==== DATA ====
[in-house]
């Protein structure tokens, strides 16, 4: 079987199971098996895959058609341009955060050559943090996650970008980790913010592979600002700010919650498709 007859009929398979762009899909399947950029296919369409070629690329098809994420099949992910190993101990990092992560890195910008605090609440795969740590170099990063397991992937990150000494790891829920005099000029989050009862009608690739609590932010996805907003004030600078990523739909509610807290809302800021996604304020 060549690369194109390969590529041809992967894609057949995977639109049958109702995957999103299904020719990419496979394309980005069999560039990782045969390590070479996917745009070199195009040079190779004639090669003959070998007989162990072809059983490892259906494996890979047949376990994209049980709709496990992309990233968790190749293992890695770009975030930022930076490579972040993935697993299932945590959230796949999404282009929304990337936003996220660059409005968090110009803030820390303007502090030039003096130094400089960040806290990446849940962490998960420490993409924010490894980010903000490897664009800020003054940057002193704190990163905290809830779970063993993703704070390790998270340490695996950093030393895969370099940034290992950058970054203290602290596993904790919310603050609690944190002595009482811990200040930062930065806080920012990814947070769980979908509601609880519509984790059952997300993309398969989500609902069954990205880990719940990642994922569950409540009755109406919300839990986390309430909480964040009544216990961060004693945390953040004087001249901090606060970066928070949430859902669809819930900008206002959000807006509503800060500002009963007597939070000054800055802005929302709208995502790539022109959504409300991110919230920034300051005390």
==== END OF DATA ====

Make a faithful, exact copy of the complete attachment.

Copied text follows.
[in-house]
């Protein structure tokens, strides 16, 4: 079987199971098996895959058609341009955060050559943090996650970008980790913010592979600002700010919650498709 007859009929398979762009899909399947950029296919369409070629690329098809994420099949992910190993101990990092992560890195910008605090609440795969740590170099990063397991992937990150000494790891829920005099000029989050009862009608690739609590932010996805907003004030600078990523739909509610807290809302800021996604304020 060549690369194109390969590529041809992967894609057949995977639109049958109702995957999103299904020719990419496979394309980005069999560039990782045969390590070479996917745009070199195009040079190779004639090669003959070998007989162990072809059983490892259906494996890979047949376990994209049980709709496990992309990233968790190749293992890695770009975030930022930076490579972040993935697993299932945590959230796949999404282009929304990337936003996220660059409005968090110009803030820390303007502090030039003096130094400089960040806290990446849940962490998960420490993409924010490894980010903000490897664009800020003054940057002193704190990163905290809830779970063993993703704070390790998270340490695996950093030393895969370099940034290992950058970054203290602290596993904790919310603050609690944190002595009482811990200040930062930065806080920012990814947070769980979908509601609880519509984790059952997300993309398969989500609902069954990205880990719940990642994922569950409540009755109406919300839990986390309430909480964040009544216990961060004693945390953040004087001249901090606060970066928070949430859902669809819930900008206002959000807006509503800060500002009963007597939070000054800055802005929302709208995502790539022109959504409300991110919230920034300051005390």